Saturday 3 December 2016

I'm definitely not one to preach about faith and Bible study, but...

This Woman's Life

Rita Ann Higgins

Published 20/11/2016 | 02:30

'I’d like to think about the Bible the way I think and read about great writers that give me a lot to think about.' Photo: Getty Images/Stockbyte
'I’d like to think about the Bible the way I think and read about great writers that give me a lot to think about.' Photo: Getty Images/Stockbyte

I feel awkward. I'd like to join a Bible study group. What am I afraid of? Do I think that someone will slap me across the chops with Padre Pio's glove or sandal?

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No. It's not because I have fallen among thorns, even though I probably have fallen among thorns. I don't think I am having a crisis. I don't have time to have a crisis. No, it's much worse than that. I'm terrified that towards the end of the session I'd have to stand in a circle and hold hands with people I don't know. Albeit nice people who speak softly and I'm sure are very welcoming.

Give me a hundred 'I love the parables'. In the Proverbs, the fool gets an awful hammering.

"In the mouth of the fool is a rod for his back, but the lips of the wise preserve him." (Proverbs 14:3).

I knew the Beatitudes by heart at one time. The Sermon on the Mount is another favourite. It's like magic realism in many ways. You can't quite believe it, but you can use it as an analogy against today's awfulnesses.

I'd like to think about the Bible the way I think and read about great writers that give me a lot to think about. I want it to be a lens with which I can view the past and the present - and I'm sure there will be similarities.

As TS Eliot wrote: "There will be time, there will be time. To prepare a face to meet the faces that you meet."

I want to meet before the mask goes on - but no hand holding, and no other signs of intimacy.

Words matter, words don't matter. I like to look up words in actual dictionaries. I like hunting for a word. I have a Dinneen Irish/English Dictionary that I treasure. It was compiled by Fr Patrick Dinneen and my copy is from 1927. Not that I know much Irish, but I always wanted to dream in Irish and I want to have sex in Irish (and no, I don't want to film it).

Dinneen gives us a few great words for kiss in Irish. Smaiseog (a loud kiss); flaspog (an audible kiss); siosog (a sucking kiss); and poigin (a little kiss). According to Dinneen clapog and spailp also mean kiss.

The University of Limerick recently put Dinneen's dictionary online. Before looking it up the only Irish word for kiss I knew was pog. If a word has a Biblical whiff of it I'd like to know where it features in the Bible.

Take for example the word 'trespass'. It's a word that got into my consciousness recently. It's hanging around in there like a corner boy, and I can't seem to kick it into touch. When I think of trespass I think of childish images of orchards and apples and don't steal. As a woman, the apple will always be there to haunt you. But what if Adam offered you the apple? Would the balance of power as we know it be any different?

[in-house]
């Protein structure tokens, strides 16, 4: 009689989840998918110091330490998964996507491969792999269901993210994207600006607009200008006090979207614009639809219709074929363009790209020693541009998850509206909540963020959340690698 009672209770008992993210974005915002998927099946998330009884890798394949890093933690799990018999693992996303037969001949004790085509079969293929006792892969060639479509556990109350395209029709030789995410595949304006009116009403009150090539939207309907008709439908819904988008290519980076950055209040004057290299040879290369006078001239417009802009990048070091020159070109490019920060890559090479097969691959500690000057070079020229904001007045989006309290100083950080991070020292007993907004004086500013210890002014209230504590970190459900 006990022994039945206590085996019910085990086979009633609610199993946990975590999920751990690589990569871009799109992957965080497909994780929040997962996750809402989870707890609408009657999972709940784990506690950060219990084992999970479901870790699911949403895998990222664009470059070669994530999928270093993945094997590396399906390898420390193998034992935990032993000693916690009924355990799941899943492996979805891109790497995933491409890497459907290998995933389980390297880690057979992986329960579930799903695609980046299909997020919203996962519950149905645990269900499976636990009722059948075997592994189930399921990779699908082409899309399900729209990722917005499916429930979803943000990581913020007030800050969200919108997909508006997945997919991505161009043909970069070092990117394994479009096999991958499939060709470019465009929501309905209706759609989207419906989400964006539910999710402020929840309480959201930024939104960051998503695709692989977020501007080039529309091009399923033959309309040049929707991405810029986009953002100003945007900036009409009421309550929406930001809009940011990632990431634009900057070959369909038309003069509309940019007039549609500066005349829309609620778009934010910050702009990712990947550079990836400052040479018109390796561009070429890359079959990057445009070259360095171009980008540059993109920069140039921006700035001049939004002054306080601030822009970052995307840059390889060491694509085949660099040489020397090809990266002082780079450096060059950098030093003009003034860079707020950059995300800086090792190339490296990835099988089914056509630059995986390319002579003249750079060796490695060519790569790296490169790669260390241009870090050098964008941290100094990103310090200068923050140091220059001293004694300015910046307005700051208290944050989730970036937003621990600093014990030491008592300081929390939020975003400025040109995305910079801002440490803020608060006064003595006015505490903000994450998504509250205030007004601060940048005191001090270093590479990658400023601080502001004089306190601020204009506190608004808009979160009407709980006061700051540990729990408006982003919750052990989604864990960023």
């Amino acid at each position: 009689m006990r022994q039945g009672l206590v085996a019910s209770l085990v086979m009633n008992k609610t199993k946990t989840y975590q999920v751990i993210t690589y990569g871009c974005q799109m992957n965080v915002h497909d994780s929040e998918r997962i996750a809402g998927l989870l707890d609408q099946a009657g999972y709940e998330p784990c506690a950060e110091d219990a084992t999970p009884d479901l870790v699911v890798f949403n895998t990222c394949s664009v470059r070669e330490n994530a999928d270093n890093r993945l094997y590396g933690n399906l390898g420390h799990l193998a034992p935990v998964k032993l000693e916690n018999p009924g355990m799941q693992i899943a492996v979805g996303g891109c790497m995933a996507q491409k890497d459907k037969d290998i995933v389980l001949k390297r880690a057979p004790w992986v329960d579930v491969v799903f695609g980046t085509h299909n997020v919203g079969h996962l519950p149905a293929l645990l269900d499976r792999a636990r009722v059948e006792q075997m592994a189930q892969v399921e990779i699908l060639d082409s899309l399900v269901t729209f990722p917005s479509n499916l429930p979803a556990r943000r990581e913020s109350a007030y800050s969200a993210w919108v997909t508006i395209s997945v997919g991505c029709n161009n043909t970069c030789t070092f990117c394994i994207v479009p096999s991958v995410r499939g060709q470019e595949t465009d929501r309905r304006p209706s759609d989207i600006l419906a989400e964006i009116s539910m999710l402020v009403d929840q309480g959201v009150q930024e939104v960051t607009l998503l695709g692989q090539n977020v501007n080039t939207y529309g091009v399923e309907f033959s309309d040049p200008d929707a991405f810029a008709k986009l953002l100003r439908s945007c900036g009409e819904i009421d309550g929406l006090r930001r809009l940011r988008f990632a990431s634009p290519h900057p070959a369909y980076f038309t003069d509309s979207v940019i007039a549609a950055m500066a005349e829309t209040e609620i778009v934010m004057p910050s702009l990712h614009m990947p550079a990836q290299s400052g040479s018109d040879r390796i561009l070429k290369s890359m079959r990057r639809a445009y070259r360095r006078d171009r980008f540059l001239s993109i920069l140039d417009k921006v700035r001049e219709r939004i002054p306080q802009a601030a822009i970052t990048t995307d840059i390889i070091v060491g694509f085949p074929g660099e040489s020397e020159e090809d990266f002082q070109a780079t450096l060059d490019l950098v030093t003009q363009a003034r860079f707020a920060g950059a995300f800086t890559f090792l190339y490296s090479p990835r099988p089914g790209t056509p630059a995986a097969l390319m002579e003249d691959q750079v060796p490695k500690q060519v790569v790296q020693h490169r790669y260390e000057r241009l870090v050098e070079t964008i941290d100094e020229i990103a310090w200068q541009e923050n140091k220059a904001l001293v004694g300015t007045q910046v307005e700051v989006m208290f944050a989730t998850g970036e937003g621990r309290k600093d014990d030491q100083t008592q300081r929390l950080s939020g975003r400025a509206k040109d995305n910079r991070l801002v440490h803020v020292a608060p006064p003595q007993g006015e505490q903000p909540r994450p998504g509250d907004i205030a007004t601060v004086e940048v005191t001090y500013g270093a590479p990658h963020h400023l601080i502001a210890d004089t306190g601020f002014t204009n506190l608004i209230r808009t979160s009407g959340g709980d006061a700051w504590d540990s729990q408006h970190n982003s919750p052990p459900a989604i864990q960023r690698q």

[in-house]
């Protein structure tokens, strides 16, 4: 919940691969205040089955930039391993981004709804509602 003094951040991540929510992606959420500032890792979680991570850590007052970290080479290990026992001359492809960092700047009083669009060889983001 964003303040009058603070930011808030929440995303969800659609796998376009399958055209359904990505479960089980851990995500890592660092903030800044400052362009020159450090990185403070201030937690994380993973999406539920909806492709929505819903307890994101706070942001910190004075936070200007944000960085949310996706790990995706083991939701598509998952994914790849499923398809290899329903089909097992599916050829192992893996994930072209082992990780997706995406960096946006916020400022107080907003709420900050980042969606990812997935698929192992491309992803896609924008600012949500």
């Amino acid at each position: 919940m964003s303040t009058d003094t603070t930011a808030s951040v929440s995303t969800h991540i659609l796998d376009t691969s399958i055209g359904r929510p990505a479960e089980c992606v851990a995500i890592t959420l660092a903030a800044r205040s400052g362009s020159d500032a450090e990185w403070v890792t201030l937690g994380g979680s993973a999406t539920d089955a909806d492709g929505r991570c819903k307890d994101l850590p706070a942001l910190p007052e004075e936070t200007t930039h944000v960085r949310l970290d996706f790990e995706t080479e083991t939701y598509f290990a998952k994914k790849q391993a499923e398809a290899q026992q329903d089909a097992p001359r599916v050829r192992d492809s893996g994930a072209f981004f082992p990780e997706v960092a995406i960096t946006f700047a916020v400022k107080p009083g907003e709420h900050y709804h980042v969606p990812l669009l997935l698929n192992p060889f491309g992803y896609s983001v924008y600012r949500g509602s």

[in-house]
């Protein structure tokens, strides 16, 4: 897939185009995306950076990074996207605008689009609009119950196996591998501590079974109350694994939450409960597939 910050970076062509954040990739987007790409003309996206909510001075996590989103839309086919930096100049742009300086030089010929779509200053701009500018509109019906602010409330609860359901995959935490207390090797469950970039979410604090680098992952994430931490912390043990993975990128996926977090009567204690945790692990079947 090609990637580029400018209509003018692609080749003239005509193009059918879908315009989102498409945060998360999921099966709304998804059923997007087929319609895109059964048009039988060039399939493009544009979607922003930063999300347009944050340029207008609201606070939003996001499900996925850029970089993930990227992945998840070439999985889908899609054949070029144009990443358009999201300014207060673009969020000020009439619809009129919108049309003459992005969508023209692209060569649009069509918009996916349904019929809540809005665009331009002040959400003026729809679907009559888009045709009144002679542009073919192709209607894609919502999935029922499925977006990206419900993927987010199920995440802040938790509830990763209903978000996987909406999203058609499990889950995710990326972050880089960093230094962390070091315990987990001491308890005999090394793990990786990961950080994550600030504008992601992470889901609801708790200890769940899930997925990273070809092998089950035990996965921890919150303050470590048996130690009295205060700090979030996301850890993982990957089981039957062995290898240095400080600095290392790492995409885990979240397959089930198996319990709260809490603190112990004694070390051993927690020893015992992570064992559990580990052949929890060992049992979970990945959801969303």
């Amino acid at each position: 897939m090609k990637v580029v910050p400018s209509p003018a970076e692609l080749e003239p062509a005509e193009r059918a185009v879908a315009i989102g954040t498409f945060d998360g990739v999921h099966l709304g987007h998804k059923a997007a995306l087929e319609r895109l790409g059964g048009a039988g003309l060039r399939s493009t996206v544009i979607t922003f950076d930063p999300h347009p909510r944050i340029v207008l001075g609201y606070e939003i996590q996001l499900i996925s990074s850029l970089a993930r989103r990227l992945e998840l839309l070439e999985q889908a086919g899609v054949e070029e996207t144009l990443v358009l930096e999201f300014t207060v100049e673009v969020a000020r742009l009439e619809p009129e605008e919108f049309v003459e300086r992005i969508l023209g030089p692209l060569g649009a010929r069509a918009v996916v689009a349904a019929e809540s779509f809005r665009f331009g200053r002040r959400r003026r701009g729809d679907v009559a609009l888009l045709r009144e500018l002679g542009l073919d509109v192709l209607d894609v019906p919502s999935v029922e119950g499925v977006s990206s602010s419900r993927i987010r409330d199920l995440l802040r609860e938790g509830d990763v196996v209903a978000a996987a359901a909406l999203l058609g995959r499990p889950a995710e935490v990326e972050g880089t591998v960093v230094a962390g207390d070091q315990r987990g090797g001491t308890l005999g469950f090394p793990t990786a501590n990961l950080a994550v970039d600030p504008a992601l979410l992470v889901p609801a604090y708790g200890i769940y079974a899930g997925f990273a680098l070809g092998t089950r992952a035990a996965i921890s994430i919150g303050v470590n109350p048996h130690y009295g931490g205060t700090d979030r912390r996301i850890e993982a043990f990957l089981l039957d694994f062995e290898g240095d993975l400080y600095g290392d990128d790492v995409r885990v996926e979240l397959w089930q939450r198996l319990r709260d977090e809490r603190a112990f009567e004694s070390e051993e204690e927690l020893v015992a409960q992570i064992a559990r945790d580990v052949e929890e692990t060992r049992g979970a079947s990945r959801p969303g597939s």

Other ways trespass infiltrates this tiny mind is in relation to property. Along with property and with trespass in my mind, comes a 'keep out' sign in big bold print.

Residents of a leafy suburb in Galway are apoplectic with rage at Galway City Council's decision to include in the developmental plan the opening of a mosque in someone's house - in Mincloon, by Jove. They want to change the use of a house to a place of worship.

"There are no limitations as to what this could mean," said the director of services at Galway City Council.

According to the City Tribune, one irate resident said the issue has nothing to do with multiculturalism, it's all about safe planning, safe roads and protecting all of the people of Galway and not just some of the people.

Now that all reminds me of a relatively new word in the lexicon - rahoonery - which gave rise to anti-Traveller sentiments in Rahoon back in 1969 when residents tried to remove Travellers from their camp-site by force. In the dictionary, rahoonery is described as a noun meaning "violent anti-Traveller sentiment and action".

The magical realism continued in the courts in Galway last week, when a man was found brawling. Not the end of the world in itself - but he was packin' a claw hammer in his underpants.

He didn't have it there to tickle his cranium, your honour. He had it there to pull teeth from his arse.

Recently the HSE has nobbled a memo which describes patients who overstay their welcome in hospital beds as trespassers. The inhumane memo stated that staff are legally entitled to remove the person (that is, the 80- or 90-year-old patient) as a trespasser, using only minimum force, of course. What is minimum force when it's at home?

They Trespass Against Us

The memo said,

get them out of that bed,

make Lazarus out of the lot of them.

By the head or the knee,

a puck in the back,

a knuckle in the nuts,

but no head butts,

a sweeping ankle throw,

but no bruises.

They trespass against us.

Minimum force at all times,

except at tea times,

give them little: no tea, no ham,

give them spam.

They trespass against us.

Unwilling or unable

make them bed blockers stable.

Fed or unfed get them out of that bed,

but no bruises. Infirm or inform

who cares if they're warm?

They trespass against us.

The memo was meant

for senior management eyes only.

Written by their legal team,

paid to be mean, paid but not seen.

They trespass against us.

Sunday Independent

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